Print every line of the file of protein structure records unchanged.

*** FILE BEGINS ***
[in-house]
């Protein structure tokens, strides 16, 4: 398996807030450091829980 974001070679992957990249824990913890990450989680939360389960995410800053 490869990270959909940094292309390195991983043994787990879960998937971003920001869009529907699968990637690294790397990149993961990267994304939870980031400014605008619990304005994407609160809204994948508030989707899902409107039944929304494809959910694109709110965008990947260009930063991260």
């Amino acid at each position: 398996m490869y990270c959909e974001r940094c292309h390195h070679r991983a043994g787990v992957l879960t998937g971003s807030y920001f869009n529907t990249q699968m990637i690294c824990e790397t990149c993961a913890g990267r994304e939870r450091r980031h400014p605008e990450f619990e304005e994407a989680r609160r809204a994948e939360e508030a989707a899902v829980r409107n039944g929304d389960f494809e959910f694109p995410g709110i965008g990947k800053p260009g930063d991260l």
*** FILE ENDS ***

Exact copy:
[in-house]
């Protein structure tokens, strides 16, 4: 398996807030450091829980 974001070679992957990249824990913890990450989680939360389960995410800053 490869990270959909940094292309390195991983043994787990879960998937971003920001869009529907699968990637690294790397990149993961990267994304939870980031400014605008619990304005994407609160809204994948508030989707899902409107039944929304494809959910694109709110965008990947260009930063991260």
């Amino acid at each position: 398996m490869y990270c959909e974001r940094c292309h390195h070679r991983a043994g787990v992957l879960t998937g971003s807030y920001f869009n529907t990249q699968m990637i690294c824990e790397t990149c993961a913890g990267r994304e939870r450091r980031h400014p605008e990450f619990e304005e994407a989680r609160r809204a994948e939360e508030a989707a899902v829980r409107n039944g929304d389960f494809e959910f694109p995410g709110i965008g990947k800053p260009g930063d991260l």